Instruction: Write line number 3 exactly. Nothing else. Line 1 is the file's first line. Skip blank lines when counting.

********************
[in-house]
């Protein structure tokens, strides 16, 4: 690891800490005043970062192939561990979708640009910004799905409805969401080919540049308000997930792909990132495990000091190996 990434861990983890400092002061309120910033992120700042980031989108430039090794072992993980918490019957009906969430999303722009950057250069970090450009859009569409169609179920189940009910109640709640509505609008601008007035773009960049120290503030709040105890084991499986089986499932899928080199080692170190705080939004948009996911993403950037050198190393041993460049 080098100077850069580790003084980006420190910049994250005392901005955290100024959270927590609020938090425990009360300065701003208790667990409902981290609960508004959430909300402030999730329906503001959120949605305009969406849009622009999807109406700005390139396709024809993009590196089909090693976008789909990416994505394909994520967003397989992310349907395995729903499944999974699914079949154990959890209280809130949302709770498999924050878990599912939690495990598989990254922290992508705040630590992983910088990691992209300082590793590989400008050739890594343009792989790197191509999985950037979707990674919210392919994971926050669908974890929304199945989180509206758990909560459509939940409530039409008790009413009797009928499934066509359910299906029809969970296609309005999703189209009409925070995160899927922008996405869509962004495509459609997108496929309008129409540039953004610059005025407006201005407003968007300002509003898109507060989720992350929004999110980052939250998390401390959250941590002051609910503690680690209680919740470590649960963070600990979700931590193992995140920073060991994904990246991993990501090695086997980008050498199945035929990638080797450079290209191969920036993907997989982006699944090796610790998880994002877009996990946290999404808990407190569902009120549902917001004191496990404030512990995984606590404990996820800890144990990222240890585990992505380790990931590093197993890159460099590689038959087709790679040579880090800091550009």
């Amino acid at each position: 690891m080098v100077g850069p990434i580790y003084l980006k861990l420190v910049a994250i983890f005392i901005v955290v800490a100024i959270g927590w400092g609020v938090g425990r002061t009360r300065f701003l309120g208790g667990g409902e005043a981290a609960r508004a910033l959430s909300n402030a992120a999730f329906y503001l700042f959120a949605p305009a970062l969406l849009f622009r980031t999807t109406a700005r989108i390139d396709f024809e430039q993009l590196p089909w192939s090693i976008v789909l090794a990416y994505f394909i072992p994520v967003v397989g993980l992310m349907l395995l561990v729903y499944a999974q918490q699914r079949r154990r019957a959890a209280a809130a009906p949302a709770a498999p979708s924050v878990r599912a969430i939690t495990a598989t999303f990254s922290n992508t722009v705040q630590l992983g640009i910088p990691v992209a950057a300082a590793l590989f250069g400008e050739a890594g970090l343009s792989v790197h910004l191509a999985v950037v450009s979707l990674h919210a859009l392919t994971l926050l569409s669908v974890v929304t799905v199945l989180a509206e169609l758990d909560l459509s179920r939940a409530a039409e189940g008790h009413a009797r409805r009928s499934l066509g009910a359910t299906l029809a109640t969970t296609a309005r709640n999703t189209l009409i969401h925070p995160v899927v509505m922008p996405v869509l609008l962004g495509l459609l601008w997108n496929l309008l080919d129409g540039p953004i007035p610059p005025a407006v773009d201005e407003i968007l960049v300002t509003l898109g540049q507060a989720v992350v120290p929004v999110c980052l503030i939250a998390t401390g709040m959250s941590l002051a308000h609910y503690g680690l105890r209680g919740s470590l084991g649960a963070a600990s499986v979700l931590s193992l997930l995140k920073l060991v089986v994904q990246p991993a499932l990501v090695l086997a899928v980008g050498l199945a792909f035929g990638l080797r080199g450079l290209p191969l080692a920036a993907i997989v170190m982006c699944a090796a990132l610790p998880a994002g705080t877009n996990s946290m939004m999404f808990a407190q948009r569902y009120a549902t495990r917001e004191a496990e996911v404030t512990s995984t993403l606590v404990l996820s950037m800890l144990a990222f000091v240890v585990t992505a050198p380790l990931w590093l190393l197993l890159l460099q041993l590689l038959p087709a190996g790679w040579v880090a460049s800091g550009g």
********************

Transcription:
């Amino acid at each position: 690891m080098v100077g850069p990434i580790y003084l980006k861990l420190v910049a994250i983890f005392i901005v955290v800490a100024i959270g927590w400092g609020v938090g425990r002061t009360r300065f701003l309120g208790g667990g409902e005043a981290a609960r508004a910033l959430s909300n402030a992120a999730f329906y503001l700042f959120a949605p305009a970062l969406l849009f622009r980031t999807t109406a700005r989108i390139d396709f024809e430039q993009l590196p089909w192939s090693i976008v789909l090794a990416y994505f394909i072992p994520v967003v397989g993980l992310m349907l395995l561990v729903y499944a999974q918490q699914r079949r154990r019957a959890a209280a809130a009906p949302a709770a498999p979708s924050v878990r599912a969430i939690t495990a598989t999303f990254s922290n992508t722009v705040q630590l992983g640009i910088p990691v992209a950057a300082a590793l590989f250069g400008e050739a890594g970090l343009s792989v790197h910004l191509a999985v950037v450009s979707l990674h919210a859009l392919t994971l926050l569409s669908v974890v929304t799905v199945l989180a509206e169609l758990d909560l459509s179920r939940a409530a039409e189940g008790h009413a009797r409805r009928s499934l066509g009910a359910t299906l029809a109640t969970t296609a309005r709640n999703t189209l009409i969401h925070p995160v899927v509505m922008p996405v869509l609008l962004g495509l459609l601008w997108n496929l309008l080919d129409g540039p953004i007035p610059p005025a407006v773009d201005e407003i968007l960049v300002t509003l898109g540049q507060a989720v992350v120290p929004v999110c980052l503030i939250a998390t401390g709040m959250s941590l002051a308000h609910y503690g680690l105890r209680g919740s470590l084991g649960a963070a600990s499986v979700l931590s193992l997930l995140k920073l060991v089986v994904q990246p991993a499932l990501v090695l086997a899928v980008g050498l199945a792909f035929g990638l080797r080199g450079l290209p191969l080692a920036a993907i997989v170190m982006c699944a090796a990132l610790p998880a994002g705080t877009n996990s946290m939004m999404f808990a407190q948009r569902y009120a549902t495990r917001e004191a496990e996911v404030t512990s995984t993403l606590v404990l996820s950037m800890l144990a990222f000091v240890v585990t992505a050198p380790l990931w590093l190393l197993l890159l460099q041993l590689l038959p087709a190996g790679w040579v880090a460049s800091g550009g």